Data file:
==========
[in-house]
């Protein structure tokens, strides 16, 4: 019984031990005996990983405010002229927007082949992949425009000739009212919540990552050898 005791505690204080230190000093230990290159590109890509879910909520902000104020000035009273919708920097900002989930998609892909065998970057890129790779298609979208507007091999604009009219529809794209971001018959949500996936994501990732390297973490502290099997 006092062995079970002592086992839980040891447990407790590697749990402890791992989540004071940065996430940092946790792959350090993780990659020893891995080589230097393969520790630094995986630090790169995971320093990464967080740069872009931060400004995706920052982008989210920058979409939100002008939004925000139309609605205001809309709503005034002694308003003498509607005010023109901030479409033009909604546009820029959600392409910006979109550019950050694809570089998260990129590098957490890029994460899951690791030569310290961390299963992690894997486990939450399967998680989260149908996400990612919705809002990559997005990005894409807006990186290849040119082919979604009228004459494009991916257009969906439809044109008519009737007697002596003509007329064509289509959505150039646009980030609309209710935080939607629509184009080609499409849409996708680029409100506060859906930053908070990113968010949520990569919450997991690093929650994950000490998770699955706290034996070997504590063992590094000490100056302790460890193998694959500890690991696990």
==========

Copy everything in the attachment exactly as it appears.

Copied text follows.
[in-house]
């Protein structure tokens, strides 16, 4: 019984031990005996990983405010002229927007082949992949425009000739009212919540990552050898 005791505690204080230190000093230990290159590109890509879910909520902000104020000035009273919708920097900002989930998609892909065998970057890129790779298609979208507007091999604009009219529809794209971001018959949500996936994501990732390297973490502290099997 006092062995079970002592086992839980040891447990407790590697749990402890791992989540004071940065996430940092946790792959350090993780990659020893891995080589230097393969520790630094995986630090790169995971320093990464967080740069872009931060400004995706920052982008989210920058979409939100002008939004925000139309609605205001809309709503005034002694308003003498509607005010023109901030479409033009909604546009820029959600392409910006979109550019950050694809570089998260990129590098957490890029994460899951690791030569310290961390299963992690894997486990939450399967998680989260149908996400990612919705809002990559997005990005894409807006990186290849040119082919979604009228004459494009991916257009969906439809044109008519009737007697002596003509007329064509289509959505150039646009980030609309209710935080939607629509184009080609499409849409996708680029409100506060859906930053908070990113968010949520990569919450997991690093929650994950000490998770699955706290034996070997504590063992590094000490100056302790460890193998694959500890690991696990």